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Monday, November 20th 2006

What Must National Health Care Look At?

A short and sweet look on four things universal health care would have to achieve, which are special for the Untied States.

1) It cannot provide less, or less rapid, coverage than the typical American policy does now. Over three quarters of Americans are happy as clams with their health care now; to the extent that they support national health care, it is because they fear losing what they have. Nationalisers, therefore, cannot sell a programme by guaranteeing them that they will lose some of what they have now. Horror stories aside, most Americans, despite their copays, have much more lavish coverage than that available elsewhere, with unfettered access to their doctors, semiprivate hospital rooms, expensive machines around every corner, and so forth. In what other country would my eighty-eight year old grandmother have had her hip replaced two weeks after the doctor decided it was time? That two weeks being the period needed for my mother to arrange her schedule so she could take care of Mom. That is the baseline of care, not whatever is currently on offer in France, no matter how fond the French may be of their system. Countries with national systems set them up a long time ago, when the median voter had no insurance at all, so whatever crap the government gave you was an improvement.

2) It cannot substantially lower the wages of medical workers. They all have powerful lobbies, and they vote on their interests. Doctors in Britain may be thrilled to make 60K a year in return for the shot at someday, if they’re very lucky, exiting the system for a private hospital. You will not get American physicians to take the same deal; they’ve already got hefty mortgages and kids in private school. Between the right of exit and the lobbying power of the unions, it will be some time before we can even eat into doctor’s pay with inflation; I would expect the pay of lower level medical employees to rise (New York’s experience is instructive here).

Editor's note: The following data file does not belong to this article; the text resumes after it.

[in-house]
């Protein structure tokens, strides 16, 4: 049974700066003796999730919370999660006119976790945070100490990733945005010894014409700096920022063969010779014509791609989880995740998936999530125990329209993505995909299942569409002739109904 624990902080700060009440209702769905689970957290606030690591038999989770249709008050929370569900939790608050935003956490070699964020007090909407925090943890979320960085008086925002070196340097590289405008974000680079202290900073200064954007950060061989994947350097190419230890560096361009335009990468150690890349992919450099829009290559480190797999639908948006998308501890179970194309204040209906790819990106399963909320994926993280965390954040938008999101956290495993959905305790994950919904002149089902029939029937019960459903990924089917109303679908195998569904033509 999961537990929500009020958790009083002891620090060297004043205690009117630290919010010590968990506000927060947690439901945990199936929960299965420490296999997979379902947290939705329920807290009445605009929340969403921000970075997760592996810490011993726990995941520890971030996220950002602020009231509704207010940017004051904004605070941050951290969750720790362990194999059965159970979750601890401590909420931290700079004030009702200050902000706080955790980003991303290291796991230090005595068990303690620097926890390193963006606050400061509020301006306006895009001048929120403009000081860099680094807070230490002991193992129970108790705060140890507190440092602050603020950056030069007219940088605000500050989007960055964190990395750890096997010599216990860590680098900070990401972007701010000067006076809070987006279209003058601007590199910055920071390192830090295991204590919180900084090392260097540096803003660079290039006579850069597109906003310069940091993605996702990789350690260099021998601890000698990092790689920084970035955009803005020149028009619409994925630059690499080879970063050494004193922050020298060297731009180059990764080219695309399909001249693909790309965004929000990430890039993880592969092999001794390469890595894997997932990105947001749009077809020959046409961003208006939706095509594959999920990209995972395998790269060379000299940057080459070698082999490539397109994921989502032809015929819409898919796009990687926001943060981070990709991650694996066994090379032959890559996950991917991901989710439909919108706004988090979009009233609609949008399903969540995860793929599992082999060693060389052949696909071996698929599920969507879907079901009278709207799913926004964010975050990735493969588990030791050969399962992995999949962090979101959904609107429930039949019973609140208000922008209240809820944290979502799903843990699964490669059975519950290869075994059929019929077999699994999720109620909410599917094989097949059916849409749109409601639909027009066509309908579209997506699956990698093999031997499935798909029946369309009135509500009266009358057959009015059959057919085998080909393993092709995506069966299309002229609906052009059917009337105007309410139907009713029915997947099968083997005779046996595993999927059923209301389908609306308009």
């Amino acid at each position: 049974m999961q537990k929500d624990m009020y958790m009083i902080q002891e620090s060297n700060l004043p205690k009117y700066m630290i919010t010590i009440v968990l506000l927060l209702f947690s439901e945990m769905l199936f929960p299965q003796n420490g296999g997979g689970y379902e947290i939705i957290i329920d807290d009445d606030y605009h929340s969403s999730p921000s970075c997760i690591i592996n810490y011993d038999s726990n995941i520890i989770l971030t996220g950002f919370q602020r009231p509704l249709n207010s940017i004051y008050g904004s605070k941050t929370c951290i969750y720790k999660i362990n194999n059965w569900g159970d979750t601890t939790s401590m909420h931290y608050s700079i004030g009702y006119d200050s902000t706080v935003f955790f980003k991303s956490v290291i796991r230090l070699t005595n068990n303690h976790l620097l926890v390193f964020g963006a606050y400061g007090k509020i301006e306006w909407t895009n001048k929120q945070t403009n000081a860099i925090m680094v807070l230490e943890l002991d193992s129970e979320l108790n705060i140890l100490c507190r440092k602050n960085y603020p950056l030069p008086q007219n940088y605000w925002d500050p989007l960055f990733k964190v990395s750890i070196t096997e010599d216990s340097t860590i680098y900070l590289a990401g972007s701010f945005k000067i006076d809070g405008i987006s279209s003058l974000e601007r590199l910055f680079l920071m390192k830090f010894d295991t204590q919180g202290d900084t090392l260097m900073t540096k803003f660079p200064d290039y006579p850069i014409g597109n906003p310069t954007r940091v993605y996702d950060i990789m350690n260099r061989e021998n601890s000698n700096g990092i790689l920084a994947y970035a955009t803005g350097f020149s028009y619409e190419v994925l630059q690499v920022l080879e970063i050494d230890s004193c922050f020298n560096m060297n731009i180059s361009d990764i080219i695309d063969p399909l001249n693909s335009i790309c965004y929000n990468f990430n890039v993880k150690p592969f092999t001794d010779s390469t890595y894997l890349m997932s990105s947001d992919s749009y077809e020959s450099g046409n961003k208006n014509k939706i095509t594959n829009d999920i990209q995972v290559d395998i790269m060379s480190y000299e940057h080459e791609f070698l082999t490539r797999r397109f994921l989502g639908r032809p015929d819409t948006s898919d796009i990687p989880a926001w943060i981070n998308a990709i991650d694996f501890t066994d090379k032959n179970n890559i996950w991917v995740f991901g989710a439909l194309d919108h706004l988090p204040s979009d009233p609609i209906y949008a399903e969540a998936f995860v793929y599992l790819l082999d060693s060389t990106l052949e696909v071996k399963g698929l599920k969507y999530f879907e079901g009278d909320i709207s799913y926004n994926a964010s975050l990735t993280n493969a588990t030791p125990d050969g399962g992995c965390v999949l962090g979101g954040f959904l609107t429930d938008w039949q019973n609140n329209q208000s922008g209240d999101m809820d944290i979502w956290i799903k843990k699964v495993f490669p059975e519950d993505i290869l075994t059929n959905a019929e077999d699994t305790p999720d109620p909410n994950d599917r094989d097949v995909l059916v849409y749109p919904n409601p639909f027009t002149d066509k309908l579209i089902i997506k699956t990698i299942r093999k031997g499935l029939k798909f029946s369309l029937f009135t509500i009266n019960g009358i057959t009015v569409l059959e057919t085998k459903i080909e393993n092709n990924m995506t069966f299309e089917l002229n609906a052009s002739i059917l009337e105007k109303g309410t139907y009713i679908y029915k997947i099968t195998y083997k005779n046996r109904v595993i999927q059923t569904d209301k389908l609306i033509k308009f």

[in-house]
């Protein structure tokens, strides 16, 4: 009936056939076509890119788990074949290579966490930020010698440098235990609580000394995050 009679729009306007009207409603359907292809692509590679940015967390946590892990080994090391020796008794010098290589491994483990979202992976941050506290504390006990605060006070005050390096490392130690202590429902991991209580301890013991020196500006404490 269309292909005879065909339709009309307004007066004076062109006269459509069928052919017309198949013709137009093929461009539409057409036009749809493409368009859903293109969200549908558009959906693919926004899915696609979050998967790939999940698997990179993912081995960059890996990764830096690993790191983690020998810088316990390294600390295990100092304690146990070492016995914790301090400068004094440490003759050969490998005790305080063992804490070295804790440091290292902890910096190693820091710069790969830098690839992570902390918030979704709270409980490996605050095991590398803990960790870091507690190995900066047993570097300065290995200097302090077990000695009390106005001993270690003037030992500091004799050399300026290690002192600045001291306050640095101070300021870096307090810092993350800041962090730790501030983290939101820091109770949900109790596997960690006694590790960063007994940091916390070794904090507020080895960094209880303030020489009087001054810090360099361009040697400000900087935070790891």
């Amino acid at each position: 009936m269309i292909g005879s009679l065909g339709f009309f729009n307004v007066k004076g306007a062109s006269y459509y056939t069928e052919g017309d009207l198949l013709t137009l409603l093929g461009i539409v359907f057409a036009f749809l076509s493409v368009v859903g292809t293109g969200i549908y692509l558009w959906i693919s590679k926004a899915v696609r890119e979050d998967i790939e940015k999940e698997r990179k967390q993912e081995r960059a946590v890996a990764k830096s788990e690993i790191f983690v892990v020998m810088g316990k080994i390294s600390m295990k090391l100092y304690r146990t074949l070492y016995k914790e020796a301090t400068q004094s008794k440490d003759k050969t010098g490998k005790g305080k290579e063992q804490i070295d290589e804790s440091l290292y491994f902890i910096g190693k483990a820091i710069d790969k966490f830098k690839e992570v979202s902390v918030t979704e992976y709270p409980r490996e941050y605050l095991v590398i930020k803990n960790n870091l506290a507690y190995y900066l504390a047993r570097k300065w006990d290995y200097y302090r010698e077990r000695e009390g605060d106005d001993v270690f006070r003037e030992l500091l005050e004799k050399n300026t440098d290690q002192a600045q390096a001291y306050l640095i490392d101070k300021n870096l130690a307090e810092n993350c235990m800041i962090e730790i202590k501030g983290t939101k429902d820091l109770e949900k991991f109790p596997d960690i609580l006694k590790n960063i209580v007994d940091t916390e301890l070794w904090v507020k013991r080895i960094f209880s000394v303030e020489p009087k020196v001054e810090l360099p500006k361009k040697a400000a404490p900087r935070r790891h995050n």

3) It cannot ration end-of-life care. The AARP is the most powerful lobby in America. Anyone who thinks that a nationalised system will ration all those dollars poured down the drain in the last few months of life is engaging in fantasy–a particularly ludicrous and risible fantasy because we already have nationalised health care for end-of-life care RIGHT NOW and we’re spending like eighty shrillion dollars on it.

4) It will not cover immigrants, at least not until they are citizens. That means at least 12 million people will remain uninsured. It also means that emergency room usage will remain high, since that is where illegal immigrants tend to get their health care. Not that this really matters. It doesn’t seem to me that emergency room care for routine ailments is actually more expensive to provide than clinical care; it’s just that hospitals price it to cover the cost of dead, uninsured trauma patients and so forth. I don’t see how a triage nurse, a doctor, and a waiting room are more expensive to provide because they’re on the first floor than they would be on the fifth. But perhaps I’m missing something there.

A system with those restrictions makes you want to barf, doesn’t it? But I gotta admit, I agree with it. Hell, I’m spending time in organized medicine meetings fight for #2. Good to see him compliment them AMA :)